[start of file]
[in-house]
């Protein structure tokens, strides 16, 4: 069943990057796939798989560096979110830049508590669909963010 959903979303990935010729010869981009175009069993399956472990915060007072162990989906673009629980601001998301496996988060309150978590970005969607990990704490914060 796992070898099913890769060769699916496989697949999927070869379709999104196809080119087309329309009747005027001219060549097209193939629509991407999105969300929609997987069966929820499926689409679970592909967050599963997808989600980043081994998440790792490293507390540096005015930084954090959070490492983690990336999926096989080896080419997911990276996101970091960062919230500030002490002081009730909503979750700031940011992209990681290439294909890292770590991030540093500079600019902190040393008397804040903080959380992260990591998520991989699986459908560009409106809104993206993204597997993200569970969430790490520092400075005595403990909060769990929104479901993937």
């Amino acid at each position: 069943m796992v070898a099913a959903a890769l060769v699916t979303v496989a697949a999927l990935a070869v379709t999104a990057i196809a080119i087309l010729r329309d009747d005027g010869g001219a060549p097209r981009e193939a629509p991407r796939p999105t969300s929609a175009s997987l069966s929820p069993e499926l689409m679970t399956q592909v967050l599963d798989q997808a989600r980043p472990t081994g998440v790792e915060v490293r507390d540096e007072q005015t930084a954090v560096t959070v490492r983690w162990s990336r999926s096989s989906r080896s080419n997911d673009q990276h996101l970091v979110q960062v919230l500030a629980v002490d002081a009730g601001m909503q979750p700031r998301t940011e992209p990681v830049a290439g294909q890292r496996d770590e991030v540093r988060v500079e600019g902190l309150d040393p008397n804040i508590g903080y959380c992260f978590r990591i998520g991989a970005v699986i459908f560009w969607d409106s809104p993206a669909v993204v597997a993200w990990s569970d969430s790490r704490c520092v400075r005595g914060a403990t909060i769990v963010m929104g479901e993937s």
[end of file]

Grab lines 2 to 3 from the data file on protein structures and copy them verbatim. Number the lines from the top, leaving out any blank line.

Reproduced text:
């Protein structure tokens, strides 16, 4: 069943990057796939798989560096979110830049508590669909963010 959903979303990935010729010869981009175009069993399956472990915060007072162990989906673009629980601001998301496996988060309150978590970005969607990990704490914060 796992070898099913890769060769699916496989697949999927070869379709999104196809080119087309329309009747005027001219060549097209193939629509991407999105969300929609997987069966929820499926689409679970592909967050599963997808989600980043081994998440790792490293507390540096005015930084954090959070490492983690990336999926096989080896080419997911990276996101970091960062919230500030002490002081009730909503979750700031940011992209990681290439294909890292770590991030540093500079600019902190040393008397804040903080959380992260990591998520991989699986459908560009409106809104993206993204597997993200569970969430790490520092400075005595403990909060769990929104479901993937």
């Amino acid at each position: 069943m796992v070898a099913a959903a890769l060769v699916t979303v496989a697949a999927l990935a070869v379709t999104a990057i196809a080119i087309l010729r329309d009747d005027g010869g001219a060549p097209r981009e193939a629509p991407r796939p999105t969300s929609a175009s997987l069966s929820p069993e499926l689409m679970t399956q592909v967050l599963d798989q997808a989600r980043p472990t081994g998440v790792e915060v490293r507390d540096e007072q005015t930084a954090v560096t959070v490492r983690w162990s990336r999926s096989s989906r080896s080419n997911d673009q990276h996101l970091v979110q960062v919230l500030a629980v002490d002081a009730g601001m909503q979750p700031r998301t940011e992209p990681v830049a290439g294909q890292r496996d770590e991030v540093r988060v500079e600019g902190l309150d040393p008397n804040i508590g903080y959380c992260f978590r990591i998520g991989a970005v699986i459908f560009w969607d409106s809104p993206a669909v993204v597997a993200w990990s569970d969430s790490r704490c520092v400075r005595g914060a403990t909060i769990v963010m929104g479901e993937s």